Have you heard about setting up an Advent branch, or as it is more often called twigs of St. Barbara? It is a nice and interesting Advent custom from Central Europe. Der Barbarazweig - Barbara’s twig is considered a folk Roman Catholic custom, but its roots are definitely pre-Christian and might go back to ancient Celts or Germans.
The custom is simple and lovely. A twig of cherry or any other early blooming bush or tree is cut on (or around) December 4th, the St. Barbara holiday. It is taken home and there it is forced (this is an ugly English technical term for accelerating growth, other languages use nicer allusions). With a bit of care and some luck, Barbara’s twig will bloom nicely ad profusely on Christmas Day. Just imagine how it must felt centuries ago, before any commercial florists and imported cut flowers! It must have been spectacular.
Strangely, I like this custom in our urban megacity setting even better. I like this idea of taking care of a barren twig in a vase and caring it into bloom. It is a new, different, hopeful, and nature-oriented spiritual discipline for Advent. When it is successful, cherry blossoms bring a sign of bright new life to the middle of the bleak and dark city winter. We (especially we Calvinist Protestants) divorced our religion and faith from nature. This old Advent custom marvelously reconnects faith, religion, spirituality, world and nature in a hopeful and harmonious manner.
The lectionary reading from the Gospel of Luke is leading us in a similar direction. This Sunday we will hear another part of what is being called the Synoptical apocalypse. It speaks about natural, political, military and cosmic disasters and catastrophes of the end of time. Fundamentalists just love this stuff, they like to frighten people into obedience. But not so Jesus! Towards the end, this long darksome discourse takes a surprising turn. We hear a parable of the Barbarazweig, or more precisely its Near Eastern equivalent, a budding reminder of promised hope. Come this Sunday to celebrate new hopeful eco-justice eschatology; join us in celebrating Environmental Advent.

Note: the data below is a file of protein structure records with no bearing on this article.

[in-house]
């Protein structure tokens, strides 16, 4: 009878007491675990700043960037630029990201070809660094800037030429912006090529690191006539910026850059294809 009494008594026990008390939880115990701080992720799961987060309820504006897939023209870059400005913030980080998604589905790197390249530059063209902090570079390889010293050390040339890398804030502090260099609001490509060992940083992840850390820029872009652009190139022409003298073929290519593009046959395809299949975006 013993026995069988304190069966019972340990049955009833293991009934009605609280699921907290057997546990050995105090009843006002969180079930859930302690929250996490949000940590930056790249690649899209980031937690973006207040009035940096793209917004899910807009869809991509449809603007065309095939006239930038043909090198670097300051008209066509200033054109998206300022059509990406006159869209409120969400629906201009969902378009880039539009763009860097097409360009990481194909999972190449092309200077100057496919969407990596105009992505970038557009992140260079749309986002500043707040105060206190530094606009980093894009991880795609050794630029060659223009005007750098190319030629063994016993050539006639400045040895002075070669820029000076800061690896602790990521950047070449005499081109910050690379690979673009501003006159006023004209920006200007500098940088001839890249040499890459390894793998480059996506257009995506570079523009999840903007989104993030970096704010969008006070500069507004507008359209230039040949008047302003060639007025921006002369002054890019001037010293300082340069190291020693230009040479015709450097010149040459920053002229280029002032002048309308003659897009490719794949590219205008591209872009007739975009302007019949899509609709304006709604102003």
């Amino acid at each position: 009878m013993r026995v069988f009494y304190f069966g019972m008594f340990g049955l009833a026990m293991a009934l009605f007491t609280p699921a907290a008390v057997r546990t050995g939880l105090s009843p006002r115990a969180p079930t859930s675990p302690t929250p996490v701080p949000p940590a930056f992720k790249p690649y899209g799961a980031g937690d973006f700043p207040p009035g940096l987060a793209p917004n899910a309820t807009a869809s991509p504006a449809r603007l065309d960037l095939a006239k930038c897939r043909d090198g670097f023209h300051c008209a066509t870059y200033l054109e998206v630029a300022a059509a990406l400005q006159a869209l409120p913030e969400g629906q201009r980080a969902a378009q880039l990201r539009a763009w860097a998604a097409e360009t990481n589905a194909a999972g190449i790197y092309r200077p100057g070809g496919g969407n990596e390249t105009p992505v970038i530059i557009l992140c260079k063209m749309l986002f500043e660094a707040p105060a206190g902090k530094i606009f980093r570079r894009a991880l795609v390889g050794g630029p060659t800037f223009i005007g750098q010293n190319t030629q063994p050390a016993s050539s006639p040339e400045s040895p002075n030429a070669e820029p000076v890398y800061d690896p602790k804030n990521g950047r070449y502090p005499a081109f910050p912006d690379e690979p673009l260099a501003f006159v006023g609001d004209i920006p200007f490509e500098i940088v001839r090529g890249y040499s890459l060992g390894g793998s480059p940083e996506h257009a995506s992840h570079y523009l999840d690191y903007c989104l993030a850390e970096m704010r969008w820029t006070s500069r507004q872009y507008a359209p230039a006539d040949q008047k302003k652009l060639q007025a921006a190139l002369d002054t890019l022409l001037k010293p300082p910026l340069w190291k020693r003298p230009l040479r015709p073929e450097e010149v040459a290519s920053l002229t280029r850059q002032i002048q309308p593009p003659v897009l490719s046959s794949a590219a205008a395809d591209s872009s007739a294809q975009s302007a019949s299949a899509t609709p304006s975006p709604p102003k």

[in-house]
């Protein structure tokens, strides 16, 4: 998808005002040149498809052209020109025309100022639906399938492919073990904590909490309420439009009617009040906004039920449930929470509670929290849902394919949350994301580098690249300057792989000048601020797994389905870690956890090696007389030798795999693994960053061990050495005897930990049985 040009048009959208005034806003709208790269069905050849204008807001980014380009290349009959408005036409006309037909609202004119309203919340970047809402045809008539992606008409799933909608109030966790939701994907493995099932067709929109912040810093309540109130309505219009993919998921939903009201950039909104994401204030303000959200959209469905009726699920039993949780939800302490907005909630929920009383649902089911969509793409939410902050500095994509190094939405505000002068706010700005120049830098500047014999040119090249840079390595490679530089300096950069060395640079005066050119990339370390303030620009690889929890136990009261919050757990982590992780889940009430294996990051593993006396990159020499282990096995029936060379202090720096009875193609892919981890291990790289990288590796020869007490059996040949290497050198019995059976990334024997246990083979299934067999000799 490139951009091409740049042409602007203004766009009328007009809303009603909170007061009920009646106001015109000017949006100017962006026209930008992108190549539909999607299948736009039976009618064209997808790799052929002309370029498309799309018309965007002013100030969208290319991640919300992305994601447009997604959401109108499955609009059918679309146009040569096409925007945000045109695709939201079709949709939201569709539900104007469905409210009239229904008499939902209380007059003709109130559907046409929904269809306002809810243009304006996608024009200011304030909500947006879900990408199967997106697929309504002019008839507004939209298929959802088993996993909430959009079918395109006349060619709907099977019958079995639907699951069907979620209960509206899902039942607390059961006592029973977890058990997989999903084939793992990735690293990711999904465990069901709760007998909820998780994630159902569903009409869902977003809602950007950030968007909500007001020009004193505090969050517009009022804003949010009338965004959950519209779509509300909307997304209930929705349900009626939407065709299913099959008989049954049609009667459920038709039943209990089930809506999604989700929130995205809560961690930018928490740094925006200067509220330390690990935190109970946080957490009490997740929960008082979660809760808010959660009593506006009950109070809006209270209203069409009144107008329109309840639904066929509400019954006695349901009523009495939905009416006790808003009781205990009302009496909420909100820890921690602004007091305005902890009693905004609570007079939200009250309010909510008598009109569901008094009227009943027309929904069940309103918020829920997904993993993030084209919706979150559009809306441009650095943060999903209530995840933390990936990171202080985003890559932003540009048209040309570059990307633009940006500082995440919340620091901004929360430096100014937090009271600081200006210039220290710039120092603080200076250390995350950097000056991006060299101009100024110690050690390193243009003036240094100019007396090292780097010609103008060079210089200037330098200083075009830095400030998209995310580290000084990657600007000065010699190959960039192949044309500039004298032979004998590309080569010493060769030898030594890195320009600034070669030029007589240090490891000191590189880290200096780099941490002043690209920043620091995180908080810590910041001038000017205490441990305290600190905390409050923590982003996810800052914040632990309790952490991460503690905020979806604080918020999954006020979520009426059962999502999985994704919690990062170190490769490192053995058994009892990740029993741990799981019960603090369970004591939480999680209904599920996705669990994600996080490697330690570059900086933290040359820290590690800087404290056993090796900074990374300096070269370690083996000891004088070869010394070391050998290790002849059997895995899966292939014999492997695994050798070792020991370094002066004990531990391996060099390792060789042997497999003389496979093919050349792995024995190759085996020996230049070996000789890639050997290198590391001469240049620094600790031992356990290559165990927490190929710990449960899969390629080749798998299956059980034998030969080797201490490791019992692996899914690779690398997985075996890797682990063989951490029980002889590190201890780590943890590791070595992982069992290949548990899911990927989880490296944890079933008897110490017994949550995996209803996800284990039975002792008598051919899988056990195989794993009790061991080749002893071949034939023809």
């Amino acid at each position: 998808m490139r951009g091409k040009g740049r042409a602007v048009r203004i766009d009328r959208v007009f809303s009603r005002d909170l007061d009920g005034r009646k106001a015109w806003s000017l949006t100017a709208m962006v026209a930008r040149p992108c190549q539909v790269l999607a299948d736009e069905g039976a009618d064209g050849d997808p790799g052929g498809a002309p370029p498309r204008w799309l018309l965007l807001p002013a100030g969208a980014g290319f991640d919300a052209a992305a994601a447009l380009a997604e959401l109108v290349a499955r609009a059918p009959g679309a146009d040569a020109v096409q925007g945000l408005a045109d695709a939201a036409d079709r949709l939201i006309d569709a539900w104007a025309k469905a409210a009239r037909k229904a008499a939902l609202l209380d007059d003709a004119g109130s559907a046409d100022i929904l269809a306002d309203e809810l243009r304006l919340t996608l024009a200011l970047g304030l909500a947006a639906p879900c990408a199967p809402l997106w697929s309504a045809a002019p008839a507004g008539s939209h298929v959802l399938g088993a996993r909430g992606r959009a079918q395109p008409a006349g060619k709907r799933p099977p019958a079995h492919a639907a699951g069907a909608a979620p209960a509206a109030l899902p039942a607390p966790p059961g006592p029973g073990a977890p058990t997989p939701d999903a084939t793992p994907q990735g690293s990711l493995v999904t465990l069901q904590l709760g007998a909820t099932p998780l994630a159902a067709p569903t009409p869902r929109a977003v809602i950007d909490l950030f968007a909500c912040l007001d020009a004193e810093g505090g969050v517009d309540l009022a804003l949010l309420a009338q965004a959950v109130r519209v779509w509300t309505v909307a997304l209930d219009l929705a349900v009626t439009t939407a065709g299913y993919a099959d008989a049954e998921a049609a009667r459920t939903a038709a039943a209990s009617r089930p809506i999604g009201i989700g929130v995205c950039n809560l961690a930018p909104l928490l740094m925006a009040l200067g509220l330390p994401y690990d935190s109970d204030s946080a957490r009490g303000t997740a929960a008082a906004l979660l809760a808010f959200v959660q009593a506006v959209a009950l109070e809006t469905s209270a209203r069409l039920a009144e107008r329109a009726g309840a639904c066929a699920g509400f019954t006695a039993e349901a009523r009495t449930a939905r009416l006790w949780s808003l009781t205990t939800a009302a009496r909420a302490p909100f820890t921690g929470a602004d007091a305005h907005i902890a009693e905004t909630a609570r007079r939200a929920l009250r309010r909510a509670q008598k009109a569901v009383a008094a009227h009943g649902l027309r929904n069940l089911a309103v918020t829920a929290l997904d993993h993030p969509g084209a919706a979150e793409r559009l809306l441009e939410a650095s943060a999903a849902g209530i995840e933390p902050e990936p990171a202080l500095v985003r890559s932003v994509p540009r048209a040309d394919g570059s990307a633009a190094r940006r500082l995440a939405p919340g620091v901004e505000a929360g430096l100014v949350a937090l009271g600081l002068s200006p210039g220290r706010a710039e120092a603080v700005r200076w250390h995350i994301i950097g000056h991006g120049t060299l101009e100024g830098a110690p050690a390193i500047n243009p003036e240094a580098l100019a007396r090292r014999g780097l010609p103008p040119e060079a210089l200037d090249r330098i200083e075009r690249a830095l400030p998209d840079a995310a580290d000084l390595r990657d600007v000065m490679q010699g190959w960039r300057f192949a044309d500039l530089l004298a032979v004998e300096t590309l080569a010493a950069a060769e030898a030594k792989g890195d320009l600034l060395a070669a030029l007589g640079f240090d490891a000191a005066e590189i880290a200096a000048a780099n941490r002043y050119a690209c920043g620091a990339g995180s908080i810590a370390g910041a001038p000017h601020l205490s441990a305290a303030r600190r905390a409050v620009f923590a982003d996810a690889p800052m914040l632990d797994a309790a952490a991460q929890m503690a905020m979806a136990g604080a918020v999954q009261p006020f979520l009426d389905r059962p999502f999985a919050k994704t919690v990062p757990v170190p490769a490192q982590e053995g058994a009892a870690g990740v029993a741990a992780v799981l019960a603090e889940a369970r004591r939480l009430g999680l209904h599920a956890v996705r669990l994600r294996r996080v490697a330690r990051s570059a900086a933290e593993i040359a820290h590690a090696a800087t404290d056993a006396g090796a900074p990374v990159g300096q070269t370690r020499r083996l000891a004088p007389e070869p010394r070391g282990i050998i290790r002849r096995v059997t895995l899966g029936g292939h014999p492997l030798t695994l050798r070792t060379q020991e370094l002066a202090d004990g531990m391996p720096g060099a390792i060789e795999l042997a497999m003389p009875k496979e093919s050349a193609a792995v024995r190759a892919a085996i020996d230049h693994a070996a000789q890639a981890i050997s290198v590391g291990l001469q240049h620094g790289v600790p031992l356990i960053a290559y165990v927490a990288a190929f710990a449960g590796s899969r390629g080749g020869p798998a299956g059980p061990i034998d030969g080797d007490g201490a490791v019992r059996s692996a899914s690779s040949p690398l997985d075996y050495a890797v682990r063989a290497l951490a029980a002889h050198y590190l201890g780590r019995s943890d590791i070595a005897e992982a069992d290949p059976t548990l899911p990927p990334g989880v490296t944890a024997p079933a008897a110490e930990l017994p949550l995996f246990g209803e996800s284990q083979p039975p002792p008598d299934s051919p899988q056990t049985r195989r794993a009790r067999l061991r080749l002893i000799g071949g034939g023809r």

P.S. A few instructions for your own Barbarazweig if you would like to try it. For any hope of success you need about 3 weeks of outside temperatures below 40 degrees. In NYC you might need to wait longer than St. Barbara’s holiday on December 4 to get this level of cold weather (What a nice reminder of the harmful effect of global warming, even blooming trees need a cold winter!). Ask a permission from an orchard keeper, get from your florist, cut in your garden, a thin branch with at least 10 buds (cherry, forsythia, plum or pear tree). Use a sharp knife, not scissors! And use slant cut. At home, repeat the cut if it stayed out and the cut dried. Submerge the branch for an hour or so in cold water (ad a few cubes of ice if it is NYC apartment water). Put it in a vase and take it to a coldest bright room (wintergarden) for a week or so replacing or adding water as needed. After it starts truly budding, bring it to your living room. It can all be done in the living room, but it is not ideal. A dash of flower fertilizer or a dissolved baby aspirin in the vase water can also help. Success is likely but not guaranteed (which is also nice part of this spiritual discipline, try it again next year.)
P.P.S. A divine judgement (a divination practice - Ordal) by blooming of the Aaron's rod as narrated in Numeri 17 is quite an interesting phenomenological parallel.